Wednesday, 27 April 2016

A Rainy Day at Blackleach

On Sunday, my parents and I went to Blackleach Country Park - the local nature reserve. It was dull and wet in contrast to the beautiful sunshine of the day before

The birds didn't seem to mind the weather though, numerous swallows were flying low over the reservoir and we heard blackcaps, willow warblers and chiffchaffs singing from the trees.

Tuesday, 26 April 2016

Scenes from a suburban garden

I spent the weekend at my parents' home in suburban Manchester. It was lovely to see them again and the weather was beautiful on the Saturday morning, so we enjoyed some time in the garden





I loved this skeletonised sycamore seed

but aware my parents don't want sycamore trees in their lawn, I removed it from the grass after I'd photographed it!

Friday, 22 April 2016

Happy Earth Day!

 'Changing the world starts by changing your own little corner of it.'
Changing the world starts by changing your own little corner of it. - See more at: http://www.earthday.org/earth-day/earth-day-toolkit/#sthash.ELfm98Og.dpuf
Changing the world starts by changing your own little corner of it. - See more at: http://www.earthday.org/earth-day/earth-day-toolkit/#sthash.ELfm98Og.dpuf
Changing the world starts by changing your own little corner of it. - See more at: http://www.earthday.org/earth-day/earth-day-toolkit/#sthash.ELfm98Og.dpuf

Today is Earth Day!

You can find out what's going on in your local area here.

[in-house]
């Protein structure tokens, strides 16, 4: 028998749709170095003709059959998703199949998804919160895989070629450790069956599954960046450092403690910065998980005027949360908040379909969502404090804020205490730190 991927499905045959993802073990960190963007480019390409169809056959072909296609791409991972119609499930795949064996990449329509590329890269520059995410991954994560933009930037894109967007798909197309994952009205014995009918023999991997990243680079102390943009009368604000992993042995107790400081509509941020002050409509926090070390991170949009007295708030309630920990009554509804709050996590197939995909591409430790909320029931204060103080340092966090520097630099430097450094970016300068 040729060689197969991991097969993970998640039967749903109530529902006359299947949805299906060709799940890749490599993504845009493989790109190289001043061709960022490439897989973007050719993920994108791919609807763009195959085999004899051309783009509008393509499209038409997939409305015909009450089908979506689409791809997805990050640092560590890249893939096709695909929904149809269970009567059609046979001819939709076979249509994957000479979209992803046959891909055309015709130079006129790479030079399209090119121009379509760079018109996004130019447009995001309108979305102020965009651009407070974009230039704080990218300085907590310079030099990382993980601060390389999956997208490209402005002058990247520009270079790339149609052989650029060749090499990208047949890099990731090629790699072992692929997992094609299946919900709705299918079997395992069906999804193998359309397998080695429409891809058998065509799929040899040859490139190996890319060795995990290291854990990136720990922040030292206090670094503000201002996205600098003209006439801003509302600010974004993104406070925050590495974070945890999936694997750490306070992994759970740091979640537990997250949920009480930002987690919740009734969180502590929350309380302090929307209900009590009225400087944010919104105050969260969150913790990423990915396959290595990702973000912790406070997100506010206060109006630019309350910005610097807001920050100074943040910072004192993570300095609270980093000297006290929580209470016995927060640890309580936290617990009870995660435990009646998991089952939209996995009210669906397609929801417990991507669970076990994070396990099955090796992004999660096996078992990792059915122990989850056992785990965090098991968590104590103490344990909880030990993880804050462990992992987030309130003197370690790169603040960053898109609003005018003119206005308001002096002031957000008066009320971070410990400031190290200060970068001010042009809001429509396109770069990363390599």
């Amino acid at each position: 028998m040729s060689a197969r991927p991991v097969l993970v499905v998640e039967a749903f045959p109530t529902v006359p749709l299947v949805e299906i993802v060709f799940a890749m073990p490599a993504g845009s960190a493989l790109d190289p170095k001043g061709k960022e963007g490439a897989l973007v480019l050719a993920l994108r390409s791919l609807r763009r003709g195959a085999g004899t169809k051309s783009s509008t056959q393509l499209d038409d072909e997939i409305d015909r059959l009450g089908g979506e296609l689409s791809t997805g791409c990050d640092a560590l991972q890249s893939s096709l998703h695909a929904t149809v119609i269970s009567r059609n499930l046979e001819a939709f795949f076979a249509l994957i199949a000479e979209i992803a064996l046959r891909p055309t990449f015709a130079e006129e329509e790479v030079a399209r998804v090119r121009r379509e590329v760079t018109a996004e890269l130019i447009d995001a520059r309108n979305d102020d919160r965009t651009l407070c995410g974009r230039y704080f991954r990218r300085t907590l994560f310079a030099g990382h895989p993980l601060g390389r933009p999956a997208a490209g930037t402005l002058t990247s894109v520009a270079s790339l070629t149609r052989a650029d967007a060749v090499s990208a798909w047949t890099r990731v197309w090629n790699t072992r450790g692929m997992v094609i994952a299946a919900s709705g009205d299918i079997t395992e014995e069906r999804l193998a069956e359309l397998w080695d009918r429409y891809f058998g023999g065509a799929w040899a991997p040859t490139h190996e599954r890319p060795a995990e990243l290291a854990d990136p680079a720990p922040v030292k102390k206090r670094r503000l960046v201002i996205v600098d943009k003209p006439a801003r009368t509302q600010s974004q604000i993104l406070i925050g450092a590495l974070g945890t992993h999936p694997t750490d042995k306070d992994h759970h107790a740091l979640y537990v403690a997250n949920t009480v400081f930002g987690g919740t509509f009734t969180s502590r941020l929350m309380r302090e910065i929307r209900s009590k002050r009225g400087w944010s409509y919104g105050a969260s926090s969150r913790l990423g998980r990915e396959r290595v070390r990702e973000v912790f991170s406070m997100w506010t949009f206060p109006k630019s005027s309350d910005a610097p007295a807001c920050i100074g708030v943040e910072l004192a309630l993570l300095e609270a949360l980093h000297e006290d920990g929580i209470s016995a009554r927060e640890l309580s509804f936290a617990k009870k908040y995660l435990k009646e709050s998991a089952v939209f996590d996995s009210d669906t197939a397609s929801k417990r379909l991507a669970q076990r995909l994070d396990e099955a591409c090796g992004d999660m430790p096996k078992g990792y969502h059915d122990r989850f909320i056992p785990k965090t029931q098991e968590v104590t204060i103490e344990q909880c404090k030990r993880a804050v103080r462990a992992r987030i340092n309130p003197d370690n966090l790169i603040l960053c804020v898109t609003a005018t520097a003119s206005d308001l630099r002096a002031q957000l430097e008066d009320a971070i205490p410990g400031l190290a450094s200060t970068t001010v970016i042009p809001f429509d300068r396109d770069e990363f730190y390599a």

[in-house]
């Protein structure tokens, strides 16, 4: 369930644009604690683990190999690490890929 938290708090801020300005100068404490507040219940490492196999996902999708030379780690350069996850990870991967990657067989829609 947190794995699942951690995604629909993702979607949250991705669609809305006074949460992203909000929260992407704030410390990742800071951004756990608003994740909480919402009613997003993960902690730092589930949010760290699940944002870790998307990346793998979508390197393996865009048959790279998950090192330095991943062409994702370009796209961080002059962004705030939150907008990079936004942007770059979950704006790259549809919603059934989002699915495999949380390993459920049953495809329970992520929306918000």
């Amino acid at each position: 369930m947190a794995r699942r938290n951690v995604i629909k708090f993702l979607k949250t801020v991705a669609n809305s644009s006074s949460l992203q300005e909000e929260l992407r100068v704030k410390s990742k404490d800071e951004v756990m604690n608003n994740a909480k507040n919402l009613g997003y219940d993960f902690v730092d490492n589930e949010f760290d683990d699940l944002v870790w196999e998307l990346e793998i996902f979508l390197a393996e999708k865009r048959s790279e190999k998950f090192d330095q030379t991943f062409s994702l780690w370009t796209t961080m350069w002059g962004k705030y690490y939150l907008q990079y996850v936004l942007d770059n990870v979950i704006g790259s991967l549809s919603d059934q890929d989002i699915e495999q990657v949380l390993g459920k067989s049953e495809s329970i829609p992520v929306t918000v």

Thursday, 21 April 2016

Death of a Red Heroine by Qiu Xiaolong

I was immediately intrigued by this novel, featuring Chief Inspector Chen, a detective in China, who is also a poet. He sets out to solve the murder of a communist 'model worker', along the way quoting ancient Chinese poets  and stumbling upon political obstacles.

The novel is very insightful into the politics of China and how it affects individuals, particularly the increasing contradictions between traditional communism and the emerging capitalism in the country. It is also very entertaining in places. I particularly liked the way it explored the tensions in Chen's life as he juggled his police work and poetry, with the latter constantly treading the line between politically acceptable and unacceptable, a line that seems to change quite frequently.

I was struck by this paragraph, it's talking about poetry of course, but you can sense its relevance to detection too!

'...a waft of the jasmine blossom fragrance from a blue tea cup, or a particular rhythm in an attic, with a train rumbling into the distant night, and he would have the feeling he were on the verge of producing a wonderful poem. All this could turn out, however to be a false lead and he would end up crossing out fragments of unsatisfactory lines.'

All in all, well worth a read.

Death of a Red Heroine by Qiu Xiaolong, published by Sceptre.

Qiu Xialong is a poet himself and has written a total of four novels about Chief Inspector Chen as well as editing anthologies of Chen's favourite T'ang dynasty poetry!

Wednesday, 20 April 2016

Norway Maple

 definitely one of my favourite trees at this time of year, Norway Maple
and the first willow warblers have landed and are singing their hearts out!